6. Take handwritten notes while listening to CPA exam review lecturesTake handwritten notes! Trust me, you will learn and retain the material better. Ignore the instructors if prompted to highlight and annotate the textbook. You will not want to review the textbook notes. Instead, you should take the notes in a notebook, which will be much easier to look over during the review stage.
7. Avoid the tedious and unhelpful study materials provided by most CPA review courses
Most CPA review courses provide an extensive library of CPA review materials. In my opinion, if you attempt to complete all the assigned materials, you are wasting your time. Focus on the beneficial study materials, and skip the tedious study tasks. Again, check out the link below for the do's and don'ts when it comes to CPA study materials.
CPA Review Course Study Materials: The Do's and Don'ts
CPA Review Course Study Materials: The Do's and Don'ts
8. Do not obsess about the completion check marksMany CPA review courses have completion/progress report software. Do not obsess over getting every completion check mark. This goes along with tip #7 because you will end up wasting your time doing tedious and unhelpful tasks if you obsess over the progress report. I suggest utilizing your own progress checklist. More on that later.
9. Make your own flashcardsMake your own flashcards on important or difficult to learn topics. These are a nice complement to your notes and allow for a nice change of pace while studying. Also, if your CPA review course provides you with flashcards, plan to utilize them during the review stage.
10. Complete all multiple choice questions
In my opinion, the multiple choice questions are the best way to test your knowledge during the learning stage; therefore, do all the multiple choice questions! Also, for missed questions, read the reasons why the answers are correct or incorrect. The MC help to build a strong learning foundation.
11. Allow for ten days to review before exam dateThe review stage requires ten days. Plan to spend ten days reviewing and mastering the material before your exam date. See the link below for a guide on the 10-day review strategy.
10-Day Review Stage Strategy: How to best utilize your few remaining days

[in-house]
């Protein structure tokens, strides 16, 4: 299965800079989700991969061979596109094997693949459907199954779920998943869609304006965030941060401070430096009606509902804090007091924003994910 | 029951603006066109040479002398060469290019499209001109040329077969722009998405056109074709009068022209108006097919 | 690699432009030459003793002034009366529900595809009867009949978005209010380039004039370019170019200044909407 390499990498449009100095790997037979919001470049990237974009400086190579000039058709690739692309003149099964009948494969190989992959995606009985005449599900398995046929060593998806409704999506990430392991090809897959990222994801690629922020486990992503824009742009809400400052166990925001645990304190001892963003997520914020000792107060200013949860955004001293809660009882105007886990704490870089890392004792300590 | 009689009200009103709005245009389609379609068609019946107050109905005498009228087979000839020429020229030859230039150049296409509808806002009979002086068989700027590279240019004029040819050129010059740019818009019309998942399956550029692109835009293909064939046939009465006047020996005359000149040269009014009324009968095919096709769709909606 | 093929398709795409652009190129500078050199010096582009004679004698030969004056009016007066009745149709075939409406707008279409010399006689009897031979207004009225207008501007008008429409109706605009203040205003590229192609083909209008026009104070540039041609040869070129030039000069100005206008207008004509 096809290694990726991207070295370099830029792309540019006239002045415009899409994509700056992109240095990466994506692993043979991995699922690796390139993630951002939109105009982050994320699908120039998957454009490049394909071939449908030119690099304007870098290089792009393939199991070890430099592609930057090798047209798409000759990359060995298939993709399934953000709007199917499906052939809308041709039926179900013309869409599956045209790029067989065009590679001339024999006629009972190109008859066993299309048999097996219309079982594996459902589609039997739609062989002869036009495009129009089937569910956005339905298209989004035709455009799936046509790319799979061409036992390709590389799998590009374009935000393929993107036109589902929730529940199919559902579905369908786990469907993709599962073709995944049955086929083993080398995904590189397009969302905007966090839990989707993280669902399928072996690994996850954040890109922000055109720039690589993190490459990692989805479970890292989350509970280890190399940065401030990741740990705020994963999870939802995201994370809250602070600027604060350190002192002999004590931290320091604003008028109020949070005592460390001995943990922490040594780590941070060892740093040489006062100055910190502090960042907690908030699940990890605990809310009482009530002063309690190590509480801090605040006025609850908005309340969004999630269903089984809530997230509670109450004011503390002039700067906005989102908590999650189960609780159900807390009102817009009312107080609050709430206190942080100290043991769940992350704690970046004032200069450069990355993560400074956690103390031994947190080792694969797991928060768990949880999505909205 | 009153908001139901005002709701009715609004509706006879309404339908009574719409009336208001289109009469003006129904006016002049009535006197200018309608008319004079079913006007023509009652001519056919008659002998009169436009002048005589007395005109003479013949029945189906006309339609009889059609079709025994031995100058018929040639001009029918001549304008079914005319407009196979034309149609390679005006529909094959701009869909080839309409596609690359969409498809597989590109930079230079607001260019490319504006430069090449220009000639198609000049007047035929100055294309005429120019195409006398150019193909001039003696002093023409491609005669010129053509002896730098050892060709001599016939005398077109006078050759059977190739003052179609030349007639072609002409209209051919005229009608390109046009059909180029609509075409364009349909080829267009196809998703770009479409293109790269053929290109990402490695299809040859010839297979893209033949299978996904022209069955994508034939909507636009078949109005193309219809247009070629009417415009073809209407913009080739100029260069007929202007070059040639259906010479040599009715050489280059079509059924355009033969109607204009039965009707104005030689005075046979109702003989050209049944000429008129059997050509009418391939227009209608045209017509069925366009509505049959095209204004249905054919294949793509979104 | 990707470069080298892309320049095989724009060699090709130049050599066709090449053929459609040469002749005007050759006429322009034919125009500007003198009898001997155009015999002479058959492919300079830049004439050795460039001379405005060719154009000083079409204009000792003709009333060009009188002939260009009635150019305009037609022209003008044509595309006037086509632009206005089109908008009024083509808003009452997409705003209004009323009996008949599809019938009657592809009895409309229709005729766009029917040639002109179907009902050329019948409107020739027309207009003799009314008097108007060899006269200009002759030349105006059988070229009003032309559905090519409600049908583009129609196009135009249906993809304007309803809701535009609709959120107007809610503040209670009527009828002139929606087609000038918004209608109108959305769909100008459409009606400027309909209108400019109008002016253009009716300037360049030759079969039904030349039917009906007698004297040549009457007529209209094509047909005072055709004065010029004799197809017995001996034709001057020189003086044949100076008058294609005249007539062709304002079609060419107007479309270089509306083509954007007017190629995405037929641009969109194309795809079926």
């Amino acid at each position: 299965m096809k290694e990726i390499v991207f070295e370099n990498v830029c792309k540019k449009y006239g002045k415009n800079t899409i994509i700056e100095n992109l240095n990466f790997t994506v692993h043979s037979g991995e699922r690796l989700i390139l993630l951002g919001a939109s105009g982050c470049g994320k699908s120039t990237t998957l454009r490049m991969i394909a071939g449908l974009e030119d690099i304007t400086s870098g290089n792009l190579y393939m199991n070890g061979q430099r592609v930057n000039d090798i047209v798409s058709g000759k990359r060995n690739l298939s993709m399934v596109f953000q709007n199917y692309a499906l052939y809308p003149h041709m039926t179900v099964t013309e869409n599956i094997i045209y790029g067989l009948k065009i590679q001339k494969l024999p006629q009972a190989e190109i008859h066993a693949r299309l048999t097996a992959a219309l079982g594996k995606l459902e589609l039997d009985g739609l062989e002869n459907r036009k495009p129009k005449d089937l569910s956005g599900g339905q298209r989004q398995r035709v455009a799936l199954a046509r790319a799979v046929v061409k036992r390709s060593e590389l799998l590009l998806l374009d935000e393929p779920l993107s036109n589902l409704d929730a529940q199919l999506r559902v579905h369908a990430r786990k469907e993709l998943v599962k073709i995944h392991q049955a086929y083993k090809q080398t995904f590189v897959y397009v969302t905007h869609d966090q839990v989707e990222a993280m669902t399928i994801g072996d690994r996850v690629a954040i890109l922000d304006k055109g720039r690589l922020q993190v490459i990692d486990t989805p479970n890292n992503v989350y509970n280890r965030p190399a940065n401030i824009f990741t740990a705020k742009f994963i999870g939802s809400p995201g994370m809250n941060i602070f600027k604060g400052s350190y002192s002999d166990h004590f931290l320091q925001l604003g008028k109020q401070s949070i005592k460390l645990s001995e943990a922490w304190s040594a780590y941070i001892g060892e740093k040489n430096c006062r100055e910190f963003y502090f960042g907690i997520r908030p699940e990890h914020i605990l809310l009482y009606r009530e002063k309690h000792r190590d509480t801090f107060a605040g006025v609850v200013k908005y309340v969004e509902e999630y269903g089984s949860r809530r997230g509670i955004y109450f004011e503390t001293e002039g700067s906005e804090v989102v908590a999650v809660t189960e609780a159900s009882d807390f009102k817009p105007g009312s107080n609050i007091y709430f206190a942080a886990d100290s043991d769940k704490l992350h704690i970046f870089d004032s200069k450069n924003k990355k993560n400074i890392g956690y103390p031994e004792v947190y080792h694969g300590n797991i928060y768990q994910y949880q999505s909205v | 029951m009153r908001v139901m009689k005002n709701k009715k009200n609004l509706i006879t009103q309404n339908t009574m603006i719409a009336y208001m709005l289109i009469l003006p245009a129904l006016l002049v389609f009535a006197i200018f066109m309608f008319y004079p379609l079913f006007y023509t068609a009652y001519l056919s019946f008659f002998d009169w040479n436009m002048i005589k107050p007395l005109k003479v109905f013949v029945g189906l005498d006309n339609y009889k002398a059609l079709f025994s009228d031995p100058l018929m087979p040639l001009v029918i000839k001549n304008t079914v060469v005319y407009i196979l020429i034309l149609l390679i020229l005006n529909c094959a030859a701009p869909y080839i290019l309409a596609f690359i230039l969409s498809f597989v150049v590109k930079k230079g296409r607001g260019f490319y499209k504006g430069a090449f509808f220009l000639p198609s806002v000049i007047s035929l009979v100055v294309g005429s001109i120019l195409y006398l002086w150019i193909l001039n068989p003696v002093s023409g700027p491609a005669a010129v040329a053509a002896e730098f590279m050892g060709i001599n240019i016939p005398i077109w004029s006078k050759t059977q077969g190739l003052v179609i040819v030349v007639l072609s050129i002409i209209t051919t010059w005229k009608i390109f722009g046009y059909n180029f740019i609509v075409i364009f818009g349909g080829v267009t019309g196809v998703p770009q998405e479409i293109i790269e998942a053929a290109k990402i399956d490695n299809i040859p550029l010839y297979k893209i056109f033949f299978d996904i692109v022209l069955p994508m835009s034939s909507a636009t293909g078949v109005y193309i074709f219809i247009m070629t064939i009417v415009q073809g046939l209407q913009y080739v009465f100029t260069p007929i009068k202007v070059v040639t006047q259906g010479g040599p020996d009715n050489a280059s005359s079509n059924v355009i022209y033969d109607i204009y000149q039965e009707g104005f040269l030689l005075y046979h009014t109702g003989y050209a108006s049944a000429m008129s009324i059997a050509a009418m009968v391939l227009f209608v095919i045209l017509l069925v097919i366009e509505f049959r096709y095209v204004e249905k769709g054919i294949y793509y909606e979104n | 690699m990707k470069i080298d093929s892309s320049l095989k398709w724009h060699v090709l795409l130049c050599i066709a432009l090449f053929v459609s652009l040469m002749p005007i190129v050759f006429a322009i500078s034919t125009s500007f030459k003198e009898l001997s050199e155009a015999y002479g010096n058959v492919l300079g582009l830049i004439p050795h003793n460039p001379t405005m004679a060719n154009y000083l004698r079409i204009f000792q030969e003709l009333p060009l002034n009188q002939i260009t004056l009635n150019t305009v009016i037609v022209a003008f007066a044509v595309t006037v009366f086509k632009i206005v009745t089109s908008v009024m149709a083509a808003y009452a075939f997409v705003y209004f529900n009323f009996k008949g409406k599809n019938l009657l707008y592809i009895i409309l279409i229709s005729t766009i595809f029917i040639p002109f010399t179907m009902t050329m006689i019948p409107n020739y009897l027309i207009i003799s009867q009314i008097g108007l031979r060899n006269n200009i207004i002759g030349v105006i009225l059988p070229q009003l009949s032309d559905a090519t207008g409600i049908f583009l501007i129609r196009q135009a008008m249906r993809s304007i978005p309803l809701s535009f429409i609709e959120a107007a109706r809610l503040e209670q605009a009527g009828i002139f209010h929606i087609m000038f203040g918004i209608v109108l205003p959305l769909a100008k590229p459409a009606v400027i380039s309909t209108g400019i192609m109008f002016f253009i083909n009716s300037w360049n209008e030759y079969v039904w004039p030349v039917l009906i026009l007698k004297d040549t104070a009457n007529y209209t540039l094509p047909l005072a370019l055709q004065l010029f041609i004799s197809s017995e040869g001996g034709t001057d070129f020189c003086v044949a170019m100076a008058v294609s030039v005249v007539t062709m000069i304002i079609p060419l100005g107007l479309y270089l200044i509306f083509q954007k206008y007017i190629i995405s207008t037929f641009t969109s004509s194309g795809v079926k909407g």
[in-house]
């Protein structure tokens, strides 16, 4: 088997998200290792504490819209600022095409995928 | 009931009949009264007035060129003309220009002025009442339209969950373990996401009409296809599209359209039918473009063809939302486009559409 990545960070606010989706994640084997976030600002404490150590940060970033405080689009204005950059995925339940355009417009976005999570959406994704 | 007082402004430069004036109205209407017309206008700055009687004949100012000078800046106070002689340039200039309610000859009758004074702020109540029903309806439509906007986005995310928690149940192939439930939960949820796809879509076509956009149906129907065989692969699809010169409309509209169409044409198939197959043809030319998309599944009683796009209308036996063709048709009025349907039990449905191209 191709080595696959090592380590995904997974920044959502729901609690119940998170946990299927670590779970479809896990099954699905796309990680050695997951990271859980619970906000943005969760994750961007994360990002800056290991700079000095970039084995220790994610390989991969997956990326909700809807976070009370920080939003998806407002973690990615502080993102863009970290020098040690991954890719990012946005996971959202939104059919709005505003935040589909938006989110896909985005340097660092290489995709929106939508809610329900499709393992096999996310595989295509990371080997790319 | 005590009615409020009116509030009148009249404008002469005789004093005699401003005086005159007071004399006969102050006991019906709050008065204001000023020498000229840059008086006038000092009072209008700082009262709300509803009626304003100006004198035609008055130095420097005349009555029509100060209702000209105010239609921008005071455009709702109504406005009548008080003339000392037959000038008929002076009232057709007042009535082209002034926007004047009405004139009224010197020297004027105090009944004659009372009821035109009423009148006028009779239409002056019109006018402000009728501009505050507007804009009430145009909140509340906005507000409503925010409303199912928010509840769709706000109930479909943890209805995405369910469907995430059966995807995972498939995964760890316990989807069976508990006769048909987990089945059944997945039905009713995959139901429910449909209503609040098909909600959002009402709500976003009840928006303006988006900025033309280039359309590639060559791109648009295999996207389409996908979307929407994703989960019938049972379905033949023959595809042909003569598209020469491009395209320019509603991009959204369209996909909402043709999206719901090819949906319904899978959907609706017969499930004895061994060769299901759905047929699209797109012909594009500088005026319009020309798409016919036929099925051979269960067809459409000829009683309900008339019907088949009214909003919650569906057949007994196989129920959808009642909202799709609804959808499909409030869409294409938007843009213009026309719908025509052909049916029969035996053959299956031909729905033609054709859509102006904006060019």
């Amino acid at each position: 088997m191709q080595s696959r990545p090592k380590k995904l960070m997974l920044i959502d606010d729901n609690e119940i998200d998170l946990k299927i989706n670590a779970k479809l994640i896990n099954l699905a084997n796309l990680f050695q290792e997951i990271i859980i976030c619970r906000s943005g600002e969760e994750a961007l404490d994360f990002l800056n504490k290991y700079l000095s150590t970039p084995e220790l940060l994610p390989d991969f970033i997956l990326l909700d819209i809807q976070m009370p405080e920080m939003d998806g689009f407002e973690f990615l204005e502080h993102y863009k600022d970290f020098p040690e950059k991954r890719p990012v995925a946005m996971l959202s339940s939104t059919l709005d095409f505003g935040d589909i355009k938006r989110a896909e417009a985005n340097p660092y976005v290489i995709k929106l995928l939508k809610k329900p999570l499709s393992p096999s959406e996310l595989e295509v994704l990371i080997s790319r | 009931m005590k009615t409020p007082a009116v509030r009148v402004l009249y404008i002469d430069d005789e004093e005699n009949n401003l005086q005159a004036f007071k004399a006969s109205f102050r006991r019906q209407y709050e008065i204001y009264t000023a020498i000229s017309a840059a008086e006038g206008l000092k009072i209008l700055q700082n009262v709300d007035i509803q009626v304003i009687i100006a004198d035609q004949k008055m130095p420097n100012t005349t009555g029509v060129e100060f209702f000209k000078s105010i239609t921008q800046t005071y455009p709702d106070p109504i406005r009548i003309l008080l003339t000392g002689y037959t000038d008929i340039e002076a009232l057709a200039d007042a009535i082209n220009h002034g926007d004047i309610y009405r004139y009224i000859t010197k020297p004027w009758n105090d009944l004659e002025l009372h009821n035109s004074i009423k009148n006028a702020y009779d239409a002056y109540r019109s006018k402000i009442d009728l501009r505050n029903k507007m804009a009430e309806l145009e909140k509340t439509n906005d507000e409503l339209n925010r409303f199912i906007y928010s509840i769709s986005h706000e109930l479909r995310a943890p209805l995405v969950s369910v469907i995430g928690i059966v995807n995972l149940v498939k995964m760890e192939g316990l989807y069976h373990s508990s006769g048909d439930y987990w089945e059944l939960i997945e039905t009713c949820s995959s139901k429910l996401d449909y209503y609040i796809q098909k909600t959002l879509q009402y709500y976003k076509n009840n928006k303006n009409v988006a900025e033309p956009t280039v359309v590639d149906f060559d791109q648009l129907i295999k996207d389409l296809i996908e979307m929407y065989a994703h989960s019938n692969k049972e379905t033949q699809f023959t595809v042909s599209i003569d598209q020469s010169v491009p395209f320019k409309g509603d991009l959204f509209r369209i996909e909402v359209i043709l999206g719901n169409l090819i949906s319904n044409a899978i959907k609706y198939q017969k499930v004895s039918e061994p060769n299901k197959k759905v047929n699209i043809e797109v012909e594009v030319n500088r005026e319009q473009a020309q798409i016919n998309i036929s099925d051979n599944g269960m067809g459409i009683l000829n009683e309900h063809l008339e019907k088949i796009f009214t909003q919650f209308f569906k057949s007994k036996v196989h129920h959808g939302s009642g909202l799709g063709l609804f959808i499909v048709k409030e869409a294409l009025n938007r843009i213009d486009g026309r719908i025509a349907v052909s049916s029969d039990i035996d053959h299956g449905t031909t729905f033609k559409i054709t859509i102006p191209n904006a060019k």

12. Take one simulated examCPA review courses provide simulated/mock exams. For example, Becker provides three mock exams per CPA section. Do not waste your time by doing all three. Complete one full mock exam. This should familiarize you with the exam format and highlight your strengths and weaknesses.
13. Use the Final Review materialsFinal Review (Becker) was my favorite review material. The Final Review textbook and MC helped summarize the important topics. You are able to finish the Final Review materials in three days, which proves very helpful in mastering the topics during the review stage.
14. Allow for an afternoon/evening of rest the day before the testBy the final day, you have learned and mastered the section material. Do not panic because you always know more than you think. I suggest giving yourself a break the night before. Rest your brain and enjoy yourself. Get a good night sleep and wake up ready to pass the CPA exam!
15. Understand the CPA test formatDo not go into a CPA test without any experience with the CPA test format and structure. Taking a mock exam should satisfy this requirement. Also, the AICPA website posts a quick guide on the format and functionality of the CPA test. You do not want any surprises on test day; therefore, understand the format and structure of CPA exam.
16. Aim to arrive to the test center 40 minutes earlyI suggest aiming to arrive 40 minutes early to the exam. Leaving early will reduce stress and allow some time to find the testing center. Also, I noticed that prometric testing centers follow a first-come-first serve method; therefore, if you arrive early, you will most likely start your exam early.
17. Bring water and a drink to the testing centerThe test is four hours. You will most likely spend between three to four hours at the testing center. You will get hungry during that time. Bring a snack and a drink to the testing center to enjoy during your 15 minute paused break. You will be happy you did!
18. Take the 15 minute paused test breakBecause you will now have a snack in your locker, I know you will utilize the 15 minute paused break. Seriously though, I highly recommend giving your eyes and brain a rest. So, take the break and walk around. Also, it is a good time for a bathroom break!
19. Make use of the research toolMany people do not know that the research tool (the codification library used for research questions) is available for use for all simulation questions. So, if you have extra time and good research skills, I suggest using the research tool to find or confirm simulation answers.
20. Utilize the Excel toolYou may use Microsoft Excel during the entire CPA exam. The Microsoft Excel tool available functions like the Excel on your computer (it is not like your CPA review course). So, if you are proficient in Excel, I suggest using Excel for calculations rather than the four-function calculator.
21. Use a CPA progress checklistA personal CPA progress checklist helps to motivate you and keep you on track. I prefer a printout progress checklist because I can personalize the tracking of my progress. As I stated in tip #7, I do not complete all the tasks assigned by the CPA review course, which messes up the course progress software. The printout allows me to self-track my progress when I complete the necessary study tasks. Please see the FAR example below.
Please email me (email@example.com) if you are interested in a free PDF printable CPA exam checklist!